21Changes in Quantity Demanded Price$2.00$1.00Quantity71321
23GEOMETRIC FEATURES OF A DEMAND CURVE Its level, depending on role of non-price factors (interpret intercepts on both axes)Its shape – i.e., inverse relationship, decided by law of demandIts slope, is decided by units of P & Q (the curve becoming flatter with rise in unit of Q or P), the reference period (usually flatter in long run), & role of non-price factors (e.g., flatter for luxury goods)Its curvature – can be concave, convex, straight line or a combination (theory proving no further clue)If you can delay the buying (Car) then flatter in short run.If you can not delay the buying (Gasoline) then flatter in long run.
24The Concept of Supply.PQuantity Supplied refers to the amount (quantity) of a good that sellers are willing and able to make available for sale at alternative prices in a given point in time. Interpret points above & below the supply curveQ(s) = f(P)Q25
25Determinants of Supply Market price (+)Input prices (-)Cheaper technology (+)Price of alternative goods (-)Government tax (-) or subsidy (+)Expectations of future price rise (-)Number of Producers (+)27
26Determinant of Supply: Market Price Law of SupplyThere exists an direct (positive) relationship between Price and Quantity Supplied.Q28
27Interpreting features of a supply curve Level/interceptDirectionSlopeCurvature
28Change in quantity supplied verses change in supply Movement along the supply curve, caused by a change in the market price of the product.Change in SupplyA shift in the supply curve, either to the left or right.30
29Supply: Schedule and Curve A table that shows the relationship between the price of the good and the quantity supplied.Supply CurveThe upward-sloping line relating price and quantity supplied.29
30Changes in Quantity Supplied Price$2.00$1.00Quantity1732
32Supply and Demand Together Equilibrium Price is one at which the supply and demand curve intersect (i.e., D=S) (assimilating interests of two conflicting groups thro’ negotiation & adjustment in terms of price)Generally, there is one stable equilibrium, as shown in next slide.However, adjustments may not always lead to a stable equilibrium (i.e., convergence).Moreover, there may be multiple equilibrium, some of which may not be fully stable, as we shall see shortly.
33Forces of Demand and Supply At Rest Market Equilibrium Price$2.00Quantity739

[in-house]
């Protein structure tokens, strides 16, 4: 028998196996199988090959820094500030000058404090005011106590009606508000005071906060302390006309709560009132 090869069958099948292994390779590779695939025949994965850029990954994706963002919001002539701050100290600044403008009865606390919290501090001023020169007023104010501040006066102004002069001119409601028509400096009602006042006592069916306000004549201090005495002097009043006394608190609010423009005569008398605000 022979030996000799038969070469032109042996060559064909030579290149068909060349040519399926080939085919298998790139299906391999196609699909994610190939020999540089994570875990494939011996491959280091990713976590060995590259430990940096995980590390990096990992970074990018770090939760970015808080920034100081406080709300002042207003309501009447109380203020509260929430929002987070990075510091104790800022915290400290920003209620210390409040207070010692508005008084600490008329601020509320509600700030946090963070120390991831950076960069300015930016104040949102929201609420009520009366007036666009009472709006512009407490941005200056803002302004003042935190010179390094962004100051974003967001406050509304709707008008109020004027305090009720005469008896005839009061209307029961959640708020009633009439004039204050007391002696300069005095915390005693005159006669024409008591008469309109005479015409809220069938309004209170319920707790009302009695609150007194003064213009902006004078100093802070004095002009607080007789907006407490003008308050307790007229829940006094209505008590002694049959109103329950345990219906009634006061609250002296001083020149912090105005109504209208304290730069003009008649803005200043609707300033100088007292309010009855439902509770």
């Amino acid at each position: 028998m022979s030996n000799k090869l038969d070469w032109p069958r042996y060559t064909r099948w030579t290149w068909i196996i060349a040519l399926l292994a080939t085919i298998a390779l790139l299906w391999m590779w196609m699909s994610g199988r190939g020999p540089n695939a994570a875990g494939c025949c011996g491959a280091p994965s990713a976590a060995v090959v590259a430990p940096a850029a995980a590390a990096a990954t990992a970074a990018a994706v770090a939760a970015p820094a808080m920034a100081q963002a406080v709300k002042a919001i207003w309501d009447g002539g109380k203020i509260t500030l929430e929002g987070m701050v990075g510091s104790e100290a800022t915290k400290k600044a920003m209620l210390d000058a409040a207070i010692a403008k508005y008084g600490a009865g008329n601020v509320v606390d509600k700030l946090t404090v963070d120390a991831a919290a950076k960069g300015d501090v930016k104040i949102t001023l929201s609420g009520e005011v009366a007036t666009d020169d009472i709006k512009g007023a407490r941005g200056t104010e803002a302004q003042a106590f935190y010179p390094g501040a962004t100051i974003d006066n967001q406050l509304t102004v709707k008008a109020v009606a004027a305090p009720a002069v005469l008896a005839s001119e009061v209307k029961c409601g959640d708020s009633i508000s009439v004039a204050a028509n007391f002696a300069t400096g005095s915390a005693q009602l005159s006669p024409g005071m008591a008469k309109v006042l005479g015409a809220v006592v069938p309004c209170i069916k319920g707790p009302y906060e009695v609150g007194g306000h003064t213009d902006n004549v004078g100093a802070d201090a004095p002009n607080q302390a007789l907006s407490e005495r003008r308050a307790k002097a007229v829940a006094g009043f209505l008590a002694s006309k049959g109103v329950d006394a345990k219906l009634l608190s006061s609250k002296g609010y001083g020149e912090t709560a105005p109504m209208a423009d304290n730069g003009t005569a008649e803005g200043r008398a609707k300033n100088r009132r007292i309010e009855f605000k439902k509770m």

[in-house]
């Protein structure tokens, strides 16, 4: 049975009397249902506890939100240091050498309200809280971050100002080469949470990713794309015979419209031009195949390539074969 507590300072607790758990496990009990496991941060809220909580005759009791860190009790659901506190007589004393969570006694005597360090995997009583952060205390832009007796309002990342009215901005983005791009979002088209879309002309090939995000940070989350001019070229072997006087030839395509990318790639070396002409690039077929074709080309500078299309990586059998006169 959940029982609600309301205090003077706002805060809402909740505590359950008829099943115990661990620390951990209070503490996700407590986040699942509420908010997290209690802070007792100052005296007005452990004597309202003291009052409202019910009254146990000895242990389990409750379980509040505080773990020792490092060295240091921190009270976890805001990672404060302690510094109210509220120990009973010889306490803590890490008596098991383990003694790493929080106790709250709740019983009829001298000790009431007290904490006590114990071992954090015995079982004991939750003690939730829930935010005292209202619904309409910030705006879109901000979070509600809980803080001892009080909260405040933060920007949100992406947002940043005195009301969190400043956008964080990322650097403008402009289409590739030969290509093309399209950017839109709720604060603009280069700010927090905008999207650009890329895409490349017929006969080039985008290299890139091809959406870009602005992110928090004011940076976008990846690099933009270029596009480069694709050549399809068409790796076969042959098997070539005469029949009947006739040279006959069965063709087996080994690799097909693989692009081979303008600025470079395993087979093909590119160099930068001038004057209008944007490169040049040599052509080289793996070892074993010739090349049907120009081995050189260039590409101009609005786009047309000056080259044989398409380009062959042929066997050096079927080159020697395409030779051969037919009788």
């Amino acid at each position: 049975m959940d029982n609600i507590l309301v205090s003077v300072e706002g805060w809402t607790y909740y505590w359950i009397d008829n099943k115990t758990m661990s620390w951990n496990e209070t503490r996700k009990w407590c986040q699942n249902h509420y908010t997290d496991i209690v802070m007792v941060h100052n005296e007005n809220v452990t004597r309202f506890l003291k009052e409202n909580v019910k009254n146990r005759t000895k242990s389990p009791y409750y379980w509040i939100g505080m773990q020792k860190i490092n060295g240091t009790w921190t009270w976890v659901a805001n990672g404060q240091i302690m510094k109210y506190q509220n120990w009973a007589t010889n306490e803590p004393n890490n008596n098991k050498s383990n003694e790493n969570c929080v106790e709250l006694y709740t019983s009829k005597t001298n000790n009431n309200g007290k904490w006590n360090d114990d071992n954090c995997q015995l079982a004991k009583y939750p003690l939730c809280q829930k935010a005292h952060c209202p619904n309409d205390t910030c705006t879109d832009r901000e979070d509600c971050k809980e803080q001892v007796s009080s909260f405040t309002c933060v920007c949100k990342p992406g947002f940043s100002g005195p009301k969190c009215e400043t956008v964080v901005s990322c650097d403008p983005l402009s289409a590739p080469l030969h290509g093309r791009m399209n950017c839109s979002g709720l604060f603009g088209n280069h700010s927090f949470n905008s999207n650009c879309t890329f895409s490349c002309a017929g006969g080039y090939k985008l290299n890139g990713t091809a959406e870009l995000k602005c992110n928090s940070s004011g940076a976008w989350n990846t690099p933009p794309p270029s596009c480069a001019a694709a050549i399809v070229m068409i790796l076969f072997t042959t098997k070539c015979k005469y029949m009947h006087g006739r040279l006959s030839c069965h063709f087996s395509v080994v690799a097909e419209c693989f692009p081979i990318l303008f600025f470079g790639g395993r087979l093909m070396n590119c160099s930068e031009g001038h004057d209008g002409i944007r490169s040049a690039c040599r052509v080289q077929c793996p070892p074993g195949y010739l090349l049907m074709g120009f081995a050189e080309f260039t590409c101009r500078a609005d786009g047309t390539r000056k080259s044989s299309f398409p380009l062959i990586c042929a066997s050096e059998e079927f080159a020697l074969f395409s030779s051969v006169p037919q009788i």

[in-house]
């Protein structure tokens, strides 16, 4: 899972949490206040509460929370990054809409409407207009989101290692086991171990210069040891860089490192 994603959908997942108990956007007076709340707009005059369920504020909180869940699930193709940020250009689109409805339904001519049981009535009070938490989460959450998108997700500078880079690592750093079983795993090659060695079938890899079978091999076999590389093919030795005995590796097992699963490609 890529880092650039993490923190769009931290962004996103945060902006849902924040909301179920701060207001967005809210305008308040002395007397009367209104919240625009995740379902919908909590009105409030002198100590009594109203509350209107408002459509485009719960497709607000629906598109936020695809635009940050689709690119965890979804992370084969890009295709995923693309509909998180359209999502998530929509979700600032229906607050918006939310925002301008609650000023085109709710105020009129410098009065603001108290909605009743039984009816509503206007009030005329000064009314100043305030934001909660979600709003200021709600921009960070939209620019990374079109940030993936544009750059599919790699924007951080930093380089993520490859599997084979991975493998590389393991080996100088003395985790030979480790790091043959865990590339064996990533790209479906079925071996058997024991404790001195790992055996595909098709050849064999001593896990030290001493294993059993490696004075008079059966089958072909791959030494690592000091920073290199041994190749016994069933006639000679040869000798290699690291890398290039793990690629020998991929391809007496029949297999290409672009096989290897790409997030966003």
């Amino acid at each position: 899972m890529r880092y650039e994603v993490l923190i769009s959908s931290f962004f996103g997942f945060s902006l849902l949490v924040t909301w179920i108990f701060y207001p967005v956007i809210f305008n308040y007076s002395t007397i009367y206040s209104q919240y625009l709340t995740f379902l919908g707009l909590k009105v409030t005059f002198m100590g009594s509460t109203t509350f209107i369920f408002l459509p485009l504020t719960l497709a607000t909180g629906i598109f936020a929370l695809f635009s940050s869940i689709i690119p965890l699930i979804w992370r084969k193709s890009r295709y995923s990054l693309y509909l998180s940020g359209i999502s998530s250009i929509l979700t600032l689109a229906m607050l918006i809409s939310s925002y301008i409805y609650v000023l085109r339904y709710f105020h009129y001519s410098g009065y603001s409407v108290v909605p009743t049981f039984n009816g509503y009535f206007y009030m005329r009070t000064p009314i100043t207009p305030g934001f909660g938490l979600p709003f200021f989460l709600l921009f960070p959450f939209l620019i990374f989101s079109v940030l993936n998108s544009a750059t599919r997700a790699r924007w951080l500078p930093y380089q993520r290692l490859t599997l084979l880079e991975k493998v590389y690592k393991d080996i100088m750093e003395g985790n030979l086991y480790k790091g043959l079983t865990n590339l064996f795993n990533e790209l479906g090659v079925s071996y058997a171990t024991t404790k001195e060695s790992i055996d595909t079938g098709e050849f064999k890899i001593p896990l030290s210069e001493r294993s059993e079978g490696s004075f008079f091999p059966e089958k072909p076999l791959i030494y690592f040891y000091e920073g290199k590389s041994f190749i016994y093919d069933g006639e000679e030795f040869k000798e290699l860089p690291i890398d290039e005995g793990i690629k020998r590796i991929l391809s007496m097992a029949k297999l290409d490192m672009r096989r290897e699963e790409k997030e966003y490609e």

34Actions of buyers and sellers that move toward equilibrium. Excess SupplyPrice is above equilibrium price, therefore producers are unable to sell all they want at the going price.Excess DemandPrice is below equilibrium price, therefore consumers are unable to buy all they want at the going price.40
35Actions of buyers and sellers that move toward equilibrium. PriceExcess SupplyQuantity42
36Actions of buyers and sellers that move toward equilibrium. PriceExcessDemandQuantity44
37Stability of Market Equilibrium The backward bending supply curve of labor may cause multiple equilibrium - some unstable (e.g. at A), some stable (e.g., at B).
38Comparative Statics: Analyzing Changes in Equilibrium Determine if event shifts supply curve, the demand curve, or both.Determine if curve(s) shift to left or right.Determine how shift affects equilibrium price and quantity.Example: Demand for ice cream given hot weather.45
39Change in demand for ice cream due to hot weather PriceNewEquilibriumPePeQuantityQeQe49
40A point to noteFor analytical convenience, an artificial dichotomy is created between producers and consumers; and demand and supplyVery often in the real world, producers and consumers are eitherthe same person e.g. a farmer who eats his own crop, orplay both roles simultaneously – a person who produces one product, consumes othersAlso, demand and supply may be dependent on each other – e.g. generation of income during production may expand the customer base for the product e.g. workers in Ford buying the Ford motor car.
41Price Elasticity of Demand Price elasticity of demand measures the percentage change in the quantity demanded resulting from a 1-percent change in price.
46Problems Using Point Elasticity We may need to calculate price elasticity over portion of the demand curve rather than at a single point.The price and quantity used as the base will alter the price elasticity of demand (point elasticity of demand is not symmetric).
47Arc Elasticity of Demand Arc elasticity calculates elasticity over a range of pricesIts formula is:
48Income Elasticity of Demand Income elasticity of demand measures the percentage change in the quantity demanded resulting from a 1-percent change in income.Its formula is:
49Income Elasticity of Demand and type of Good Positive0 < e < 1e > 1NegativeType of GoodNormal GoodNecessityLuxuryInferior Good
50Cross-price Elasticity of Demand Cross-price elasticity of demand measures the percentage change in the quantity demanded of good Y resulting from a 1-percent change in price of good X.Its formula is:
51Cross-Price Elasticity of Demand and type of Good PositiveNegativeType of goodSubstitutesComplements
52Some applications & food for thought How to cut down cigarette smoking ?Does minimum wages really help the workers ?Why is rent control often found to create more shortage of urban housing ?Why do we often observe greater wage inequality between unskilled and skilled workers ?Why is coffee price found declining, whereas Nestle and coffee shops are found to be making huge profits ?Why is long run price of natural resources like copper declining in spite of the fact that it is exhaustible ?Why did average rental price fall in NY Mahattan following 9/11, 2001?
53Some applications & food for thought Why and how does imposition of price ceiling (rationing) on an essential item often lead to emergence of a black market in that good?Although in general longer run supply curves are flatter as compared to their shorter run counterparts, why do we then often observe a reversal in case of supply of secondary copper (i.e., new supply based on scrap copper), for example?Why is demand curve for gasoline flatter in the long-run, but steeper in the short-run, while the opposite is true for automobiles?For what type of products the long-run supply curve is steeper as compared to its short-run counterpart?(answer in terms of the basic supply-demand framework and shifts in one or both curves)